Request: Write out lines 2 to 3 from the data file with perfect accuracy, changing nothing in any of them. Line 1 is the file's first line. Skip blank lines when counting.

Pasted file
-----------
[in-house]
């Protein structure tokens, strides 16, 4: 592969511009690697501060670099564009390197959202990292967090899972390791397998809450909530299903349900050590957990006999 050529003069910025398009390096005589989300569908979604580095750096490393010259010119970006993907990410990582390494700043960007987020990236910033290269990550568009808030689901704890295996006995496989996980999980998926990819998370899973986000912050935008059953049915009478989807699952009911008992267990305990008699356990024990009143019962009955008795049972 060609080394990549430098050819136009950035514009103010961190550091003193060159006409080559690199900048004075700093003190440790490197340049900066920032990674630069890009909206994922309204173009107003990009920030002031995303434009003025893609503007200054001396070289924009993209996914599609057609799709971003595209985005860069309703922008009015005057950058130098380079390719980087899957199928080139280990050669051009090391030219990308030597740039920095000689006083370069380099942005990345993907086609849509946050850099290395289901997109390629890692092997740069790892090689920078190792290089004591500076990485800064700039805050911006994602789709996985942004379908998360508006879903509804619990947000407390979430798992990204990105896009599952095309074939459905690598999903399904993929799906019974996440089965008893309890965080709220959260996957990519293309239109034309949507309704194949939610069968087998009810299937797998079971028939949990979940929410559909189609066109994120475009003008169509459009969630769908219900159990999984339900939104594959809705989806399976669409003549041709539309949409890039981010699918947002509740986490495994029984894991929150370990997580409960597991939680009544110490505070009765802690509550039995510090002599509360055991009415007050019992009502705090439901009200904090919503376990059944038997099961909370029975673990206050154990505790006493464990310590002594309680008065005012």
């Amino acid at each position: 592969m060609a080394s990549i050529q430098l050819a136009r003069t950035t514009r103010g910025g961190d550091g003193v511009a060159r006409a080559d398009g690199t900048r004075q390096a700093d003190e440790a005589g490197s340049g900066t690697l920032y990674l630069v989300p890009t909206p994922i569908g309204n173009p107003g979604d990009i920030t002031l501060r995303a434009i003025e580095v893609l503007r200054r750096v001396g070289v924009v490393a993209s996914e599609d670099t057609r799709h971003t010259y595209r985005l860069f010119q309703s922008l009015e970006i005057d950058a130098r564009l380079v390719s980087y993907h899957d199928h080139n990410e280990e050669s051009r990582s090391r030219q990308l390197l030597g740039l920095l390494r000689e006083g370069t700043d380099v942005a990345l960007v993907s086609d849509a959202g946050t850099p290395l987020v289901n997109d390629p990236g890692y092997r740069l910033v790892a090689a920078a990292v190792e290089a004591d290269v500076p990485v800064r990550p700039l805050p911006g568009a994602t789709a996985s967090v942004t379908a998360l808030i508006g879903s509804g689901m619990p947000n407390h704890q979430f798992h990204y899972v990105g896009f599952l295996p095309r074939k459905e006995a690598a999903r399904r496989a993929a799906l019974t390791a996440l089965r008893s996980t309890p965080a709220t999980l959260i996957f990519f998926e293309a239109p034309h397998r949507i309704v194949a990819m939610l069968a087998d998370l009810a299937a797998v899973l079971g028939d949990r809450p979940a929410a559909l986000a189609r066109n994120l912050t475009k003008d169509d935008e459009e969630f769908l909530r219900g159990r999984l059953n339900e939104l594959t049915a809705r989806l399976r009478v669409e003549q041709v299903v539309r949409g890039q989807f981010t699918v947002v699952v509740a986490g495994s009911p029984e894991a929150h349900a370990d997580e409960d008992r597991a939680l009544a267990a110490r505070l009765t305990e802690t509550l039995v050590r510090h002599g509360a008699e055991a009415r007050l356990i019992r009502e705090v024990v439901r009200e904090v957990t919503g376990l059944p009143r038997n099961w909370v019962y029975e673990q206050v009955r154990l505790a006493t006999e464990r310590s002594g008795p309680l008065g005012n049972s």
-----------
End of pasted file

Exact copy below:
């Protein structure tokens, strides 16, 4: 592969511009690697501060670099564009390197959202990292967090899972390791397998809450909530299903349900050590957990006999 050529003069910025398009390096005589989300569908979604580095750096490393010259010119970006993907990410990582390494700043960007987020990236910033290269990550568009808030689901704890295996006995496989996980999980998926990819998370899973986000912050935008059953049915009478989807699952009911008992267990305990008699356990024990009143019962009955008795049972 060609080394990549430098050819136009950035514009103010961190550091003193060159006409080559690199900048004075700093003190440790490197340049900066920032990674630069890009909206994922309204173009107003990009920030002031995303434009003025893609503007200054001396070289924009993209996914599609057609799709971003595209985005860069309703922008009015005057950058130098380079390719980087899957199928080139280990050669051009090391030219990308030597740039920095000689006083370069380099942005990345993907086609849509946050850099290395289901997109390629890692092997740069790892090689920078190792290089004591500076990485800064700039805050911006994602789709996985942004379908998360508006879903509804619990947000407390979430798992990204990105896009599952095309074939459905690598999903399904993929799906019974996440089965008893309890965080709220959260996957990519293309239109034309949507309704194949939610069968087998009810299937797998079971028939949990979940929410559909189609066109994120475009003008169509459009969630769908219900159990999984339900939104594959809705989806399976669409003549041709539309949409890039981010699918947002509740986490495994029984894991929150370990997580409960597991939680009544110490505070009765802690509550039995510090002599509360055991009415007050019992009502705090439901009200904090919503376990059944038997099961909370029975673990206050154990505790006493464990310590002594309680008065005012």
């Amino acid at each position: 592969m060609a080394s990549i050529q430098l050819a136009r003069t950035t514009r103010g910025g961190d550091g003193v511009a060159r006409a080559d398009g690199t900048r004075q390096a700093d003190e440790a005589g490197s340049g900066t690697l920032y990674l630069v989300p890009t909206p994922i569908g309204n173009p107003g979604d990009i920030t002031l501060r995303a434009i003025e580095v893609l503007r200054r750096v001396g070289v924009v490393a993209s996914e599609d670099t057609r799709h971003t010259y595209r985005l860069f010119q309703s922008l009015e970006i005057d950058a130098r564009l380079v390719s980087y993907h899957d199928h080139n990410e280990e050669s051009r990582s090391r030219q990308l390197l030597g740039l920095l390494r000689e006083g370069t700043d380099v942005a990345l960007v993907s086609d849509a959202g946050t850099p290395l987020v289901n997109d390629p990236g890692y092997r740069l910033v790892a090689a920078a990292v190792e290089a004591d290269v500076p990485v800064r990550p700039l805050p911006g568009a994602t789709a996985s967090v942004t379908a998360l808030i508006g879903s509804g689901m619990p947000n407390h704890q979430f798992h990204y899972v990105g896009f599952l295996p095309r074939k459905e006995a690598a999903r399904r496989a993929a799906l019974t390791a996440l089965r008893s996980t309890p965080a709220t999980l959260i996957f990519f998926e293309a239109p034309h397998r949507i309704v194949a990819m939610l069968a087998d998370l009810a299937a797998v899973l079971g028939d949990r809450p979940a929410a559909l986000a189609r066109n994120l912050t475009k003008d169509d935008e459009e969630f769908l909530r219900g159990r999984l059953n339900e939104l594959t049915a809705r989806l399976r009478v669409e003549q041709v299903v539309r949409g890039q989807f981010t699918v947002v699952v509740a986490g495994s009911p029984e894991a929150h349900a370990d997580e409960d008992r597991a939680l009544a267990a110490r505070l009765t305990e802690t509550l039995v050590r510090h002599g509360a008699e055991a009415r007050l356990i019992r009502e705090v024990v439901r009200e904090v957990t919503g376990l059944p009143r038997n099961w909370v019962y029975e673990q206050v009955r154990l505790a006493t006999e464990r310590s002594g008795p309680l008065g005012n049972s």